Unfortunately, bugs exist in all software. However, Salesforce’s automated testing capabilities built into the platform allow Software Engineers to very easily reproduce the bug and confirm that it stays fixed.
Whenever a bug is reported, the first action taken is to reproduce the bug. Once the bug is reproduced, simply re-perform the same steps to confirm that a fix has squashed the bug. While troubleshooting the bug, I’d simply follow these reproduction steps manually every time until the bug was fixed.

With Salesforce’s testing capabilities, the bug is reproduced by writing one or more Apex tests. Now, with the click of a button, the tests will run, and if there’s a problem, the tests fail. Since the bug hasn’t been fixed yet, the tests are failing. Eventually, the bug is fixed and when the tests run again, they pass.
The biggest benefit of this approach is regression testing. These tests are run regularly to ensure that any software changes don’t re-introduce the bug. ​

Contrived Bug Example

Let’s look at an Account trigger with a known bug in it. Can you spot the bug?
trigger AccountTrigger on Account (Before Update){
   for (Account account : Trigger.New){
          Account updatedAccount =
          [select id, name, Other_Fields_Here
               from Account
             where Id = :account];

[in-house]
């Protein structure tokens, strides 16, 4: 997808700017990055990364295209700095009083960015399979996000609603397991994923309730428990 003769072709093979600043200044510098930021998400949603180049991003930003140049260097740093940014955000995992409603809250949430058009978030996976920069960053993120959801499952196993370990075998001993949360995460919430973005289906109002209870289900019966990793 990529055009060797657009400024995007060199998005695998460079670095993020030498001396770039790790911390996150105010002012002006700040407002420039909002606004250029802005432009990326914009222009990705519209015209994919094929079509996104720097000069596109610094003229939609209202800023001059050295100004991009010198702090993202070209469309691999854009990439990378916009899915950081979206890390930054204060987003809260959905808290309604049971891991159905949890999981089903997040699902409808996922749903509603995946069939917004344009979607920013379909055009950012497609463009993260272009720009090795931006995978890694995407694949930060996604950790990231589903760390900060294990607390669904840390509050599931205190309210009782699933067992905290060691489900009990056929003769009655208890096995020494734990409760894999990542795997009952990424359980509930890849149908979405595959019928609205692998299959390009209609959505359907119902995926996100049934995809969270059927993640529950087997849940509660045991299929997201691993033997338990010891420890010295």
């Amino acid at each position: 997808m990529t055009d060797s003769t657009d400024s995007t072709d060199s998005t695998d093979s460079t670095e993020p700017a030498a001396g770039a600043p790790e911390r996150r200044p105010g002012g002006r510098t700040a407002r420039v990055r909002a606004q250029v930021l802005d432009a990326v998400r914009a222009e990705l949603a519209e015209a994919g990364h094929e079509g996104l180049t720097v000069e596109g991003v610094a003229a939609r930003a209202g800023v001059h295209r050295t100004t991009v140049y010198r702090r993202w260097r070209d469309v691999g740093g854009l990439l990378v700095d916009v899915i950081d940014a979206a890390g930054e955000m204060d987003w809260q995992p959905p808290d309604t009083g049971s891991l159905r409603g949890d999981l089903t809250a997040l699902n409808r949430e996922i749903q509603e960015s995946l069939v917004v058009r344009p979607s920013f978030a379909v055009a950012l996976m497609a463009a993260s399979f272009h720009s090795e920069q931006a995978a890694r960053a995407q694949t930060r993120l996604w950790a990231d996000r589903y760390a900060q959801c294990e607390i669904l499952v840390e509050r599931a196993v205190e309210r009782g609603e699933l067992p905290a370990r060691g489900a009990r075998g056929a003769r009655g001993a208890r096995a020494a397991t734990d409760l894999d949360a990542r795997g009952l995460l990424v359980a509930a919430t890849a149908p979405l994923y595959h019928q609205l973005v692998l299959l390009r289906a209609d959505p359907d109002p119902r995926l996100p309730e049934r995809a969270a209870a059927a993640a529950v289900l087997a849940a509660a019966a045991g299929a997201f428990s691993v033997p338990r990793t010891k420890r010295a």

// do something with updated account
   }
}
Now, here’s a test class to ensure our trigger works as expected.
@isTest
private class TestAccountTrigger {
  static testmethod void updateTriggerTest(){
      Account a = DataFactoryAccount.insertAccount();
      a.Field_To_Update = updated_value;
      update a;
      // assert expected changes
  }
  // other test methods here
}

Bug Reported: ​

When many accounts are updated simultaneously, a “Too Many SOQL Statements” error is shown. 
Right off the bat, trying to create a bunch of account records and then updating them manually through point-n-click is going to be impossible. As a result, the TestAccountTrigger is augmented with another test method to reproduce the error. 
    static testmethod void updateTriggerInBulkTest(){
         List<Account> accountsToUpdate = DataFactory.insertAccounts(500);
 
         for (Account accountToUpdate : accountsToUpdate){
              accountToUpdate.Field_To_Update = updated_value;
         }
        // With the current implementation, this is where
        // the Too Many Soql Queries error is thrown.
         update accountsToUpdate;
 
         // assert expected changes
    }

After a little troubleshooting, it becomes apparent that the issue is caused by each account being queried individually in the Account Trigger. Since Salesforce currently only allows 100 SOQL queries in a given Execution Context, updating more than 100 accounts causes the “Too Many Soql Queries” error to be thrown.
Luckily, the bug fix is straight-forward. The trigger becomes
trigger AccountTrigger on Account (Before Update){
  List<Account> updatedAccounts =
         [select id, name, Other_Fields_Here
               from Account
             where Id in :Trigger.New];
   for (Account updatedAccount : updatedAccounts){
          // do something with updated account
   }
}
 
Now the TestAccountTrigger test class is ran again and all the tests pass. The bug has been fixed and going forward the tests will automatically detect if there’s a problem.
Happy Coding & Testing,
Luke